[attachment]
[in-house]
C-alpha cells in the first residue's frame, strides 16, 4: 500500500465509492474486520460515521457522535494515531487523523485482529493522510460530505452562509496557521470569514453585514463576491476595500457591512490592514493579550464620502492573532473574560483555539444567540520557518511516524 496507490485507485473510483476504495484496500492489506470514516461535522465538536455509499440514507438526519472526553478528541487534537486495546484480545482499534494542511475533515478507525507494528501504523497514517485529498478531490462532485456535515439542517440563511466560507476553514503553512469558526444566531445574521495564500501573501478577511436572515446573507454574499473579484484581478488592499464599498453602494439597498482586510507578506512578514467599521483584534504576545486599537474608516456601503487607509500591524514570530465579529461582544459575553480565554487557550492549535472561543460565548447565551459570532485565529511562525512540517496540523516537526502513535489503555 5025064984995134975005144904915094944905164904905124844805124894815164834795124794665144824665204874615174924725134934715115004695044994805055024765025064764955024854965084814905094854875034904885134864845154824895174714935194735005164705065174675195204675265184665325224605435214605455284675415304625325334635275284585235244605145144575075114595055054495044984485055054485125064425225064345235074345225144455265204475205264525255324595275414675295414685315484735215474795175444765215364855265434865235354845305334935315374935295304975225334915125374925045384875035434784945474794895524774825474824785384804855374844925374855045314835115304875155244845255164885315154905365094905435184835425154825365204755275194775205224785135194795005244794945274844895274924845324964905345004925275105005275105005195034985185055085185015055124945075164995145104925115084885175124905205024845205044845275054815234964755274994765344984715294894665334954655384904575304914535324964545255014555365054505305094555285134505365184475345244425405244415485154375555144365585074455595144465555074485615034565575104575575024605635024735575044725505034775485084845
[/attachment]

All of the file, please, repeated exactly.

[in-house]
C-alpha cells in the first residue's frame, strides 16, 4: 500500500465509492474486520460515521457522535494515531487523523485482529493522510460530505452562509496557521470569514453585514463576491476595500457591512490592514493579550464620502492573532473574560483555539444567540520557518511516524 496507490485507485473510483476504495484496500492489506470514516461535522465538536455509499440514507438526519472526553478528541487534537486495546484480545482499534494542511475533515478507525507494528501504523497514517485529498478531490462532485456535515439542517440563511466560507476553514503553512469558526444566531445574521495564500501573501478577511436572515446573507454574499473579484484581478488592499464599498453602494439597498482586510507578506512578514467599521483584534504576545486599537474608516456601503487607509500591524514570530465579529461582544459575553480565554487557550492549535472561543460565548447565551459570532485565529511562525512540517496540523516537526502513535489503555 5025064984995134975005144904915094944905164904905124844805124894815164834795124794665144824665204874615174924725134934715115004695044994805055024765025064764955024854965084814905094854875034904885134864845154824895174714935194735005164705065174675195204675265184665325224605435214605455284675415304625325334635275284585235244605145144575075114595055054495044984485055054485125064425225064345235074345225144455265204475205264525255324595275414675295414685315484735215474795175444765215364855265434865235354845305334935315374935295304975225334915125374925045384875035434784945474794895524774825474824785384804855374844925374855045314835115304875155244845255164885315154905365094905435184835425154825365204755275194775205224785135194795005244794945274844895274924845324964905345004925275105005275105005195034985185055085185015055124945075164995145104925115084885175124905205024845205044845275054815234964755274994765344984715294894665334954655384904575304914535324964545255014555365054505305094555285134505365184475345244425405244415485154375555144365585074455595144465555074485615034565575104575575024605635024735575044725505034775485084845